3D NAND offers higher write/erase cycles, with 3D MLC NAND rated between 6,000 to 40,000 cycles, 3D TLC NAND rated between 1,000 to 3,000 cycles, and 3D QLC NAND (four-bit) rated from 100 to 1,000 cycles.

Manufacturers measure the lifespan of SSDs in terms of "total bytes written," or TBW. A 2 TB Intel 660p SSD, which uses 3D QLC NAND, is rated for 400 TB. In contrast, a 2 TB Intel 760p SSD, which uses 3D TLC NAND, is rated for 1152 TB.

Practically speaking, there is no limit to the number of times a block can be read.

How is flash storage different from a solid-state drive (SSD)?

SSDs utilize NAND flash technology for mass storage, though this is not the only component used in an SSD. Typically, SSDs are comprised of a disk controller, a DRAM cache, and NAND flash. The disk controller is used to manage the efficient use of NAND, such as preventing uneven wear levels of flash cells, extending the lifespan of a drive.

Additional resources

What portable flash storage form factors exist?

Different form factors of flash storage cards exist to accommodate the variety of devices that the cards are used with. While most consumer-level devices now center around Secure Digital (SD), prosumer and professional devices require higher speeds than SD is readily able to provide.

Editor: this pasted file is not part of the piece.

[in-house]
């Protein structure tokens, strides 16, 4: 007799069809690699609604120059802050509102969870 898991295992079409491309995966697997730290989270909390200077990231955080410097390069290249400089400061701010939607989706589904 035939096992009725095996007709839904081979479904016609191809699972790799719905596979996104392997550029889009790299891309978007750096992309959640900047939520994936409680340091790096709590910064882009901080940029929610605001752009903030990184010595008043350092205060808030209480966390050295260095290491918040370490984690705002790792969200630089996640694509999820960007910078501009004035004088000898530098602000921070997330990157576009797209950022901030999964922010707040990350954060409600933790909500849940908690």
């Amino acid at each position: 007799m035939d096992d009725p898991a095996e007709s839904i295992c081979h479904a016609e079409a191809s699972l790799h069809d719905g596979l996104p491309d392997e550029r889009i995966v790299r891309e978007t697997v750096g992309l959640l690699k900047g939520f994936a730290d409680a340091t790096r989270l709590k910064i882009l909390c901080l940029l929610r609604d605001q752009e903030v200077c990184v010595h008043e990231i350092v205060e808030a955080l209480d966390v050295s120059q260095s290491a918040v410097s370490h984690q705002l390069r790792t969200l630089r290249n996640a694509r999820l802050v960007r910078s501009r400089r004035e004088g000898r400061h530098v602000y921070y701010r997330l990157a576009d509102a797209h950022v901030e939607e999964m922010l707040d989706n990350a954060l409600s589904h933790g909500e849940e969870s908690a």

Secure Digital (SD)

Secure Digital (SD) is the industry standard flash memory card; it was introduced in 1999, and it is used in practically every category of consumer electronic devices since its inception.

The original format, Secure Digital Standard Capacity (SDSC), was nominally limited to 2 GB. In 2006, the Secure Digital High Capacity (SDHC) format was introduced to allow for cards up to 32 GB. The Secure Digital eXtended Capacity (SDXC) format was introduced in 2009 to allow for cards up to 2 TB. In June 2018, the Secure Digital Ultra Capacity (SDUC) format was introduced to allow for cards greater than 2 TB; the specification permits cards up to 128 TB.

Presently, the largest commercially available SD card is 1 TB.

Devices that support SD cards are essentially backward compatible, with some limited forward compatibility. Devices that claim only support for SDHC are often able to use larger SDXC cards by reformatting the card (using a computer) to use the FAT32 file system. For a device to be sold with a SDXC or a SDUC logo, it must support the patent-encumbered exFAT file system.

In order to accommodate the shrinking sizes of consumer electronics, smaller variants of SD cards were developed. The miniSD standard was introduced in 2003, though enjoyed only limited support before being discontinued after about five years.